The only recognized exception to the reach of the seaworthiness doctrine is where — like the gathering of insecticide fumes in the ship's hold in Morales v. City of Galveston, 370 U.S. 165, 171 (1962) — "[w]hat caused injury . . . was not the ship, its appurtenances, or its crew, but the isolated and completely unforeseeable introduction of a noxious agent from without." This exception for inherently defective or dangerous cargo does not apply here. Defectively packaged stores are not foreign agents — they are essential items taken on board as part of the "adventure" to sustain the ship's crew. See Peterson v. Great Hawaiian Cruise Line, Inc., 33 F. Supp.2d 879, 885 (D. Haw. 1998) (finding unseaworthiness when seaman injured as he stepped down on wooden pallets that flipped under his weight, as "the wooden pallets . . . became part of the ship when they were placed on the bow"); cf. Elmadari v. Bell S.S. Co., No. 5-96-183 JRT/RLE, 1998 WL 1285336, at *2 (D. Minn. 1998) (holding exercise equipment that tripped plaintiff, brought on board for a crew member's personal use, was an outside agent, not an appurtenance despite being attached to a ship's door with a wing-nut). I find the reasoning in Martinez persuasive, and I conclude that the warranty of seaworthiness extends to the packaging of a ship's stores. [ Page 23]

B. The Warranty Was Breached

I conclude that the presence of the uncut packing strap on the deck of the Cape Avinof amounted to a breach of the warranty of seaworthiness. I discuss this conclusion as follows. First, as a preliminary matter, I consider the doctrine's application to temporary conditions — oil, grease, and other obstructions on deck. Second, I discuss the element of time. I conclude that, notwithstanding the short time that the strap lay on the deck, its presence was both the result and the cause of a defect that caused Barlas's injuries.

1. Applying the Warranty to Temporary Conditions

In the realm of temporary, transitory, or momentary unseaworthiness — "soap, oil, grease, jello or what not on floor, deck, or steps," Gilmore & Black, supra, at 400 — the difference between the general maritime and the shoregoing law is striking. Here, the law of the sea exerts a different pull, and we must readjust.

The first reorientation is simple. When we say "seaworthy" here, contrary to what the word means to the rest of the world, we do not mean "fit to traverse the seas." American Heritage Dictionary of the English Language (4th ed. 2000). Unseaworthiness is a "condition," and there is no restriction on its magnitude so long as it disrupts something about the ship's fitness for service. See Note, The Doctrine of Unseaworthiness in the Lower Federal Courts, 76 Harv. L. Rev. 819, 820 (1963) ("An unseaworthy condition can be found in almost anything, no [ Page 24]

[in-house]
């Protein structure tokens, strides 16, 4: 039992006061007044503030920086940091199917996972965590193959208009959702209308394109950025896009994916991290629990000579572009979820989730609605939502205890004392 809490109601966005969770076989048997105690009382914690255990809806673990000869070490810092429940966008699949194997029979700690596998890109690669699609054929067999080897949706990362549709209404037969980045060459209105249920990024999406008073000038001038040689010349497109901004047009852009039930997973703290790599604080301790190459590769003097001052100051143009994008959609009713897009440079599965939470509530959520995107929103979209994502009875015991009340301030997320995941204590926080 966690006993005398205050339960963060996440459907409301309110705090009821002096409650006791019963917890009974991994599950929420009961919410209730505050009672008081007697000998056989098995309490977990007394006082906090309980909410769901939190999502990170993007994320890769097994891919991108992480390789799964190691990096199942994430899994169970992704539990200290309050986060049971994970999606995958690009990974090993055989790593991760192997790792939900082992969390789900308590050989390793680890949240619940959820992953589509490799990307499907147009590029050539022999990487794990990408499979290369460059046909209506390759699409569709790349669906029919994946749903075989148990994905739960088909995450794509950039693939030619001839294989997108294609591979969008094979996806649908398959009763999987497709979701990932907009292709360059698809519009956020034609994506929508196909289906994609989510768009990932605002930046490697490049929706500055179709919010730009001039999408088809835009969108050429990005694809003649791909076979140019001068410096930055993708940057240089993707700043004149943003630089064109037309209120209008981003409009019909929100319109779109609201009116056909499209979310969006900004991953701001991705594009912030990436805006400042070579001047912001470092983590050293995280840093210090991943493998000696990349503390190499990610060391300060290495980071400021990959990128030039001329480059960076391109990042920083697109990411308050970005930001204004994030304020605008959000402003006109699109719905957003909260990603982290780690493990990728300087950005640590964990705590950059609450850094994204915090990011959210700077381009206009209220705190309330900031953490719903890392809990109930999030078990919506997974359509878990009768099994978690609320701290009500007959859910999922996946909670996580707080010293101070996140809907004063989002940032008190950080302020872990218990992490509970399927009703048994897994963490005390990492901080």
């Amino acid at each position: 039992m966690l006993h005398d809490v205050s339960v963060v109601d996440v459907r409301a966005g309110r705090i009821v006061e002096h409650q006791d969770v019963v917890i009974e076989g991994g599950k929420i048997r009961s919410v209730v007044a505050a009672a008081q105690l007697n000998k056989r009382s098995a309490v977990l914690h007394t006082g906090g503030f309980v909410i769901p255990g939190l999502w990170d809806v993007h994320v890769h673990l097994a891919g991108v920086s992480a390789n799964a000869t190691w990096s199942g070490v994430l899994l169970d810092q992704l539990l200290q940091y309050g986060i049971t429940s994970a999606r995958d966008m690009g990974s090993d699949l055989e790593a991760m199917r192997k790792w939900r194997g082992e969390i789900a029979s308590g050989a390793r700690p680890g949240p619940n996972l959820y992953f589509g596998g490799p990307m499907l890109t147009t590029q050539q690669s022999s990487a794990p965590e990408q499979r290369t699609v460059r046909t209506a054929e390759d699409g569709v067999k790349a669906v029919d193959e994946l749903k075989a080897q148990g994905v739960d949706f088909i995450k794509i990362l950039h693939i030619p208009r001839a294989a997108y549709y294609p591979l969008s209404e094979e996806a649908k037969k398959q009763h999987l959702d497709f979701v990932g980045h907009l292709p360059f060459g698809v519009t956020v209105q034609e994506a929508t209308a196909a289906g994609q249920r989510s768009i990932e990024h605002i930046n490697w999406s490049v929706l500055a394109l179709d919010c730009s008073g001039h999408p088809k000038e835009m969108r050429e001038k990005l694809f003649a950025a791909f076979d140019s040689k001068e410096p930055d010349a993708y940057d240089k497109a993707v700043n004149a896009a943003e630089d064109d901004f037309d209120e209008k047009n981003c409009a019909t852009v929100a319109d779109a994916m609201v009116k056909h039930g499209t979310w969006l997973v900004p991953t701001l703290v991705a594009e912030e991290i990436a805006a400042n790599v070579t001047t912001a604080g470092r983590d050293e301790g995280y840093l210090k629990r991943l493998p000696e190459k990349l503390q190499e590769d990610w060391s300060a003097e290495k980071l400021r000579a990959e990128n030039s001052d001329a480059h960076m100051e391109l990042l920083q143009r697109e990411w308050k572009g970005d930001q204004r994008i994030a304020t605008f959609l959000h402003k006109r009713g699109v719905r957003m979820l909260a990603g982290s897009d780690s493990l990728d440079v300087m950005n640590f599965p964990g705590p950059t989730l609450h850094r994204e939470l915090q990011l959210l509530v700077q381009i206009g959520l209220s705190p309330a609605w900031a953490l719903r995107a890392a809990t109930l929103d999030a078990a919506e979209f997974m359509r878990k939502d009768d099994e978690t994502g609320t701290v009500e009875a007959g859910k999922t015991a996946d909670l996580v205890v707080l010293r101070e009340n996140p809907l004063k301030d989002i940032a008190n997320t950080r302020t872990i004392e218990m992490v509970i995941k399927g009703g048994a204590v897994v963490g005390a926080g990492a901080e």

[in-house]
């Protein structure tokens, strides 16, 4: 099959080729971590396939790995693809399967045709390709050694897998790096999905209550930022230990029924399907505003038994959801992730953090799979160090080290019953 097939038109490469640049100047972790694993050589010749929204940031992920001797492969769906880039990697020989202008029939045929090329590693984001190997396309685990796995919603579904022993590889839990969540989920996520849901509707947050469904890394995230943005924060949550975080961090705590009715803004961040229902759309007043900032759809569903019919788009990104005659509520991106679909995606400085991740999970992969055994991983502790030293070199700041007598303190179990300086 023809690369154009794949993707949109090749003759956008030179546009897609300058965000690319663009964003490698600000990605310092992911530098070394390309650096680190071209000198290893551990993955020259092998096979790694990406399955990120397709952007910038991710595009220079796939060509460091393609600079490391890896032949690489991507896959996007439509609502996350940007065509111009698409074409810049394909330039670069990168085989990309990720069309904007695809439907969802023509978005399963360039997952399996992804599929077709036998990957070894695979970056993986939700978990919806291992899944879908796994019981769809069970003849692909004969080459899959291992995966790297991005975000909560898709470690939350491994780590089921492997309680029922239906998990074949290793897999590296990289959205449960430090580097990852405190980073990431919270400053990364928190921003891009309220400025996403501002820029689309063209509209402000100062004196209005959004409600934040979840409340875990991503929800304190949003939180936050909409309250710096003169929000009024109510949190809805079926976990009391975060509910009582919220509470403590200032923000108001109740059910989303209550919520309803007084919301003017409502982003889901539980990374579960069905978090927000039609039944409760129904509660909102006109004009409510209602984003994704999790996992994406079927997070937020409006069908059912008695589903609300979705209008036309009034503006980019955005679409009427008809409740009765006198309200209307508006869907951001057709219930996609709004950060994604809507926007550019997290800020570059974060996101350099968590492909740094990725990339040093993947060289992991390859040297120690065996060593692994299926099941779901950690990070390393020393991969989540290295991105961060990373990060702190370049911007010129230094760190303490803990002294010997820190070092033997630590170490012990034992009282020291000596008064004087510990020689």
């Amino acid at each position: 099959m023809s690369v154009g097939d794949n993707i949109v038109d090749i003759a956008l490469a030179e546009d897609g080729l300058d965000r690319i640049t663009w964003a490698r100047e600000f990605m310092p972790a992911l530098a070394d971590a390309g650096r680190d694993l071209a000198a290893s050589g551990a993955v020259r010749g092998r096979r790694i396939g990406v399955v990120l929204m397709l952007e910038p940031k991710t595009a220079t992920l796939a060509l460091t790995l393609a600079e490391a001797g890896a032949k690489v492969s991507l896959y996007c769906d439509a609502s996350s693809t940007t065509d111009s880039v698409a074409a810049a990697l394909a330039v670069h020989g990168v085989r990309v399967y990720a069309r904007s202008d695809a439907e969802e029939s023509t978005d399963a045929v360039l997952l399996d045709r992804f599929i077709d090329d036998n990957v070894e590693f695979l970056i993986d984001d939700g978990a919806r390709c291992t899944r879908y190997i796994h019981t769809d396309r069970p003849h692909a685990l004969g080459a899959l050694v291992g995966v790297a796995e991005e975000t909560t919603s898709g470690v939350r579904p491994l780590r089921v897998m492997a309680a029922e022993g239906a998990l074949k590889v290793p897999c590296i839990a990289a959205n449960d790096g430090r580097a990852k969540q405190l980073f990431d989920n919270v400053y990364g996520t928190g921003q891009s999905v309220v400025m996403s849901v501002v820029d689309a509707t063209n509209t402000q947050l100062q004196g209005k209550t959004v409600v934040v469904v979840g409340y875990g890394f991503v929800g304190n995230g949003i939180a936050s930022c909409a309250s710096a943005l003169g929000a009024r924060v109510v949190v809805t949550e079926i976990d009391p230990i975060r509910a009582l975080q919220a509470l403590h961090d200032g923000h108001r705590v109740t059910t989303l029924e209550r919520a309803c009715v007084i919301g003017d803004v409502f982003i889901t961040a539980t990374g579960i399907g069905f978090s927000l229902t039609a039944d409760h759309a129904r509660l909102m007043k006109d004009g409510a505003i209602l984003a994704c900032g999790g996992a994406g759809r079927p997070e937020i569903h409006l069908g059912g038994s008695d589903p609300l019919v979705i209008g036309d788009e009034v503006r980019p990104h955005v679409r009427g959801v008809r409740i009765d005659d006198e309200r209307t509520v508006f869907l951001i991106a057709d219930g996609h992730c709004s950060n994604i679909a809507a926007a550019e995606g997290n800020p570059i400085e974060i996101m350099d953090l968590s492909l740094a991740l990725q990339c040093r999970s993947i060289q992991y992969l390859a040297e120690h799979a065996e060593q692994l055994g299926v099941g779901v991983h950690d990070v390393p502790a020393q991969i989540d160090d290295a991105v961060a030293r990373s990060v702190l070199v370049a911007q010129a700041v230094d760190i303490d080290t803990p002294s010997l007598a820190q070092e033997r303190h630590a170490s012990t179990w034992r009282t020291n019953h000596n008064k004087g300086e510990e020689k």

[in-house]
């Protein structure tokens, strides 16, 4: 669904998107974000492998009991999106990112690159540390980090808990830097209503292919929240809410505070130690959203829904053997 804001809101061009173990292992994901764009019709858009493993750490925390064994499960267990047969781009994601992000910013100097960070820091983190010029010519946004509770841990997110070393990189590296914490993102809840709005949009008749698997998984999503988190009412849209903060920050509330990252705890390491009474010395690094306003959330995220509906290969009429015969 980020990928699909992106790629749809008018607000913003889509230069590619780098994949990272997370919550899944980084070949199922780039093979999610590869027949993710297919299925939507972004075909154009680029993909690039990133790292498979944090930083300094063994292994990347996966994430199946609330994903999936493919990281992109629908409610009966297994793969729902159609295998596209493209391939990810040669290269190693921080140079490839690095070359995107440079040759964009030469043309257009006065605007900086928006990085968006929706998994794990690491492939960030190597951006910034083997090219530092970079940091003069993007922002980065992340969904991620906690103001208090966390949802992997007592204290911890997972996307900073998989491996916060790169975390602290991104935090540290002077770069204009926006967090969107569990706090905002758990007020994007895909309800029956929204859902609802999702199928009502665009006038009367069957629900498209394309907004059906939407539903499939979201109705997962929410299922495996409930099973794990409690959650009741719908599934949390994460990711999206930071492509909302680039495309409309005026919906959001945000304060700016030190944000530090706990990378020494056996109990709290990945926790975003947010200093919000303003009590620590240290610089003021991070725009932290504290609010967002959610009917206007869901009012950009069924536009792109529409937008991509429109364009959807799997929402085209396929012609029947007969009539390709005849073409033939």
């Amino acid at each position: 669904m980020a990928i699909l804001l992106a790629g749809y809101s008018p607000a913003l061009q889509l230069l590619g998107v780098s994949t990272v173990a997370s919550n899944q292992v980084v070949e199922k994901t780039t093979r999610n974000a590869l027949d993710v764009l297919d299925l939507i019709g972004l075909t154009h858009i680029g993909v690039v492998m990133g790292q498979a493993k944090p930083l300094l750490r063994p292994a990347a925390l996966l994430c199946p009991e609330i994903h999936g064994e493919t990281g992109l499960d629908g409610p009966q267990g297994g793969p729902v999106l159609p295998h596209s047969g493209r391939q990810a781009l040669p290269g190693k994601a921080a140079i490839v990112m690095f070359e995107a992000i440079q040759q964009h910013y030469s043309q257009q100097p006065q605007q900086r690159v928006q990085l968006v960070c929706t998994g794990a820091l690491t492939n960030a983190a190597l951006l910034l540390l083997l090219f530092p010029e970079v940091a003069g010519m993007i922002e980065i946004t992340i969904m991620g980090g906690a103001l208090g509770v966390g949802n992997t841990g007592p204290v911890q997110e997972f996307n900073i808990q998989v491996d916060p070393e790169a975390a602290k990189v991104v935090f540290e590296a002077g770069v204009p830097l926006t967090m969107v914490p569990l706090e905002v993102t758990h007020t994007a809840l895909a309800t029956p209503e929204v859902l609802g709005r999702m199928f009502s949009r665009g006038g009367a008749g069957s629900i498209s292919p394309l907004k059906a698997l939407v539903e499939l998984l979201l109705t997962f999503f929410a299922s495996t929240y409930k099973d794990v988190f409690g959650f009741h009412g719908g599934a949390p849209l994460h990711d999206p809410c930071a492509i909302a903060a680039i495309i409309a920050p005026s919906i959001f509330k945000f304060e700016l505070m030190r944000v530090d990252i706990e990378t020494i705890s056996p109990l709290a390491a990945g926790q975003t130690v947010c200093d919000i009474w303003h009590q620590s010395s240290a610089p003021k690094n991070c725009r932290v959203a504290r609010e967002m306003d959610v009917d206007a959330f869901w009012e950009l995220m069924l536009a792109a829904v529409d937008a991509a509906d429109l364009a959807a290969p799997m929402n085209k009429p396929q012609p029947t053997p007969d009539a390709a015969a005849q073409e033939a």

matter how trivial, that causes injury.") (citing Krey v. United States, 123 F.2d 1008, 1010 (2d Cir. 1941) ("Viewed as a shower to be used at sea, the absence of any sort of handle or rail for support is alone almost enough to condemn it.") (Clark, J. on a panel with A. & L. Hand, JJ.)); Manigault v. United States, 316 F. Supp. 688, 689, 691 (E.D. Pa. 1970) (finding broken glass in sink rendered ship unseaworthy, when steward was aware of the glasses' fragility and negligently failed to replace them).

The second reorientation is the "complete divorcement of unseaworthiness liability from concepts of negligence." Trawler Racer, 362 U.S. at 550. This correction is easier said than done, for liability is not quite absolute — perfection is not required — and yet it does not depend upon fault or forseeability, notice or constructive notice, control or reasonable care. See, e.g., Oxley, 923 F.2d at 25; Ezekiel v. Volusia S.S. Co., 297 F.2d 215, 218 (Clark, J., dissenting) ("It seems very difficult for courts to accustom themselves to the strict liability of unseaworthiness, perhaps because it is cut on such a different pattern than the familiar negligence action. . . . Blameless he may be; nevertheless he is liable."). Grounding concepts central to a slip and fall on land do not apply. The blackened banana peel showing constructive notice, familiar from generations of torts casebooks excerpting Moore v. Winn-Dixie Stores, Inc., 173 So.2d 603, 604 (Miss. 1965), is of no use. (See Pl. Post-Trial Br. at 5; Tr. at 2). In "[p]erhaps the clearest expression" of the warranty, Trawler Racer. 362 U.S. [ Page 25]

at 548, Judge Augustus Hand held liability will lie "even though there was no means of anticipating trouble" and thus a "ship is not freed from liability by mere due diligence to render her seaworthy." The H.A. Scandrett, 87 F.2d at 711.

In fact, as has been suggested, the "divorcement" from concepts of negligence is not as complete as Trawler Racer implies. Negligence may creep in via "reasonable fitness," such that the initial determination of what is and is not a "defect" making the ship unfit for service becomes a question of whether those responsible acted with "reasonable care" under the circumstances. See Earles v. Union Barge Line Corp., 486 F.2d 1097, 1105 (3d Cir. 1973) (noting "there is a great hazard" that a jury will conflate "reasonably suitable" with negligence and "get the impression that all is to be tested by one gauge") (quoting Cox v. Esso Shipping Co., 247 F.2d 629, 637 (5th Cir. 1957)); Ballwanz v. Isthmian Lines, Inc., 319 F.2d 457, 461 (4th Cir. 1963) (finding error in a jury charge that repeated the words "reasonably," "reasonable," and "unreasonable," as the "repetitive insistence that the equipment need be only reasonably fit" was "tantamount to suggesting a requirement that the jury must find negligence").